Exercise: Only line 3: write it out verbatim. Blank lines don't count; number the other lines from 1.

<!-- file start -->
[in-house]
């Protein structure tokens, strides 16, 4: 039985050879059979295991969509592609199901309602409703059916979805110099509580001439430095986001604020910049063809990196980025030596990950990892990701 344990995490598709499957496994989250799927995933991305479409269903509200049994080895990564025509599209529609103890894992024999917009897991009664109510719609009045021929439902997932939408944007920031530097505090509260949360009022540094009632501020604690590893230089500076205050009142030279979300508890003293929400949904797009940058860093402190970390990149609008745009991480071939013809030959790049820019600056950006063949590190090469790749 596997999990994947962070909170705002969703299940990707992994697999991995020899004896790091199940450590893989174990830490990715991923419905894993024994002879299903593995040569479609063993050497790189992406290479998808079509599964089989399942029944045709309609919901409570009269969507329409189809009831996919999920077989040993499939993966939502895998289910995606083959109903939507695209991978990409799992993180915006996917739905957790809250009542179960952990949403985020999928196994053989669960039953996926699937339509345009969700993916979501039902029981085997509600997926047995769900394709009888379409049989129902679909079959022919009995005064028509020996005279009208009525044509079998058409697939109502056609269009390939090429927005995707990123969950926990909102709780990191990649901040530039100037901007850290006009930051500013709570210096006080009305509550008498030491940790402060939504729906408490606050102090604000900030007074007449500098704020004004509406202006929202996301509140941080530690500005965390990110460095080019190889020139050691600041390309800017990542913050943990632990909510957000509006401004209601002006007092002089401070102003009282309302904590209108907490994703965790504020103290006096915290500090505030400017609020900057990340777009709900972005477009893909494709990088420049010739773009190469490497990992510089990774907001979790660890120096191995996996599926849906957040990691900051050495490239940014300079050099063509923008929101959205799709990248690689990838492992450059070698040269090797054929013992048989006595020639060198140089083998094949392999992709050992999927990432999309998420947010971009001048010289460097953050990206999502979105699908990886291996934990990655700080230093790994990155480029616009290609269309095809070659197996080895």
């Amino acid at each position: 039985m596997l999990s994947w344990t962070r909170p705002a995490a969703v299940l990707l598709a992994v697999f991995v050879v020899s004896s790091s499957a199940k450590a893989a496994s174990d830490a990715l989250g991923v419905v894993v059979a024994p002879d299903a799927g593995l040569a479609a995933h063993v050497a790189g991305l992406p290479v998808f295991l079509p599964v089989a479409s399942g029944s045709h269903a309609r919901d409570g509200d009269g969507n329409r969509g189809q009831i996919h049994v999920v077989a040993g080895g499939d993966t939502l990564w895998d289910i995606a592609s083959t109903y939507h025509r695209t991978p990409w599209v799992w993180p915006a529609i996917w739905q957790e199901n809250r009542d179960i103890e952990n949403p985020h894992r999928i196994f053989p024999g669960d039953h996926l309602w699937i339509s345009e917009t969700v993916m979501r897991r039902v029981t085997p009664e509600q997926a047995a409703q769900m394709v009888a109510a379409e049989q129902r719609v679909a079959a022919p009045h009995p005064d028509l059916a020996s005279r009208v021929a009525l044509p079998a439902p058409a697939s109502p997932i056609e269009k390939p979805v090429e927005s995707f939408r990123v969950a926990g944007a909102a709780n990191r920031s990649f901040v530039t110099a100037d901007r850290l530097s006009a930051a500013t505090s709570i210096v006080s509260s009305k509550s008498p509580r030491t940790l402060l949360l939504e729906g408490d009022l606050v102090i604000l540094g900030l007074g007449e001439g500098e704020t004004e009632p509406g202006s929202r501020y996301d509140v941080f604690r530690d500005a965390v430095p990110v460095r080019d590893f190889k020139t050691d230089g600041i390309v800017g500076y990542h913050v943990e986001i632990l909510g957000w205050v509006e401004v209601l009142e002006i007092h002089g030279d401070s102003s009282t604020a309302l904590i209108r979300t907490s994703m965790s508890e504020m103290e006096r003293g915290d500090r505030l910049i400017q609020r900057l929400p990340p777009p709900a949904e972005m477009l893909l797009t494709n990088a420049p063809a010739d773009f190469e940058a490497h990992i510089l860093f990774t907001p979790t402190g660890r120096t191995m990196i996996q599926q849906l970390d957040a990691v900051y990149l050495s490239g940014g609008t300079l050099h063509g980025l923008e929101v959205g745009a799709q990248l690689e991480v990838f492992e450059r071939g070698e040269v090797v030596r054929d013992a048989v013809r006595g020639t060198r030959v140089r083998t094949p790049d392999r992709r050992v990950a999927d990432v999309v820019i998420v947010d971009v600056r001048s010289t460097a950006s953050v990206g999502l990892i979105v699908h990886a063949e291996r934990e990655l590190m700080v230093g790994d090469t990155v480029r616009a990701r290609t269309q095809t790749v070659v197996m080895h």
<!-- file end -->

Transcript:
């Amino acid at each position: 039985m596997l999990s994947w344990t962070r909170p705002a995490a969703v299940l990707l598709a992994v697999f991995v050879v020899s004896s790091s499957a199940k450590a893989a496994s174990d830490a990715l989250g991923v419905v894993v059979a024994p002879d299903a799927g593995l040569a479609a995933h063993v050497a790189g991305l992406p290479v998808f295991l079509p599964v089989a479409s399942g029944s045709h269903a309609r919901d409570g509200d009269g969507n329409r969509g189809q009831i996919h049994v999920v077989a040993g080895g499939d993966t939502l990564w895998d289910i995606a592609s083959t109903y939507h025509r695209t991978p990409w599209v799992w993180p915006a529609i996917w739905q957790e199901n809250r009542d179960i103890e952990n949403p985020h894992r999928i196994f053989p024999g669960d039953h996926l309602w699937i339509s345009e917009t969700v993916m979501r897991r039902v029981t085997p009664e509600q997926a047995a409703q769900m394709v009888a109510a379409e049989q129902r719609v679909a079959a022919p009045h009995p005064d028509l059916a020996s005279r009208v021929a009525l044509p079998a439902p058409a697939s109502p997932i056609e269009k390939p979805v090429e927005s995707f939408r990123v969950a926990g944007a909102a709780n990191r920031s990649f901040v530039t110099a100037d901007r850290l530097s006009a930051a500013t505090s709570i210096v006080s509260s009305k509550s008498p509580r030491t940790l402060l949360l939504e729906g408490d009022l606050v102090i604000l540094g900030l007074g007449e001439g500098e704020t004004e009632p509406g202006s929202r501020y996301d509140v941080f604690r530690d500005a965390v430095p990110v460095r080019d590893f190889k020139t050691d230089g600041i390309v800017g500076y990542h913050v943990e986001i632990l909510g957000w205050v509006e401004v209601l009142e002006i007092h002089g030279d401070s102003s009282t604020a309302l904590i209108r979300t907490s994703m965790s508890e504020m103290e006096r003293g915290d500090r505030l910049i400017q609020r900057l929400p990340p777009p709900a949904e972005m477009l893909l797009t494709n990088a420049p063809a010739d773009f190469e940058a490497h990992i510089l860093f990774t907001p979790t402190g660890r120096t191995m990196i996996q599926q849906l970390d957040a990691v900051y990149l050495s490239g940014g609008t300079l050099h063509g980025l923008e929101v959205g745009a799709q990248l690689e991480v990838f492992e450059r071939g070698e040269v090797v030596r054929d013992a048989v013809r006595g020639t060198r030959v140089r083998t094949p790049d392999r992709r050992v990950a999927d990432v999309v820019i998420v947010d971009v600056r001048s010289t460097a950006s953050v990206g999502l990892i979105v699908h990886a063949e291996r934990e990655l590190m700080v230093g790994d090469t990155v480029r616009a990701r290609t269309q095809t790749v070659v197996m080895h």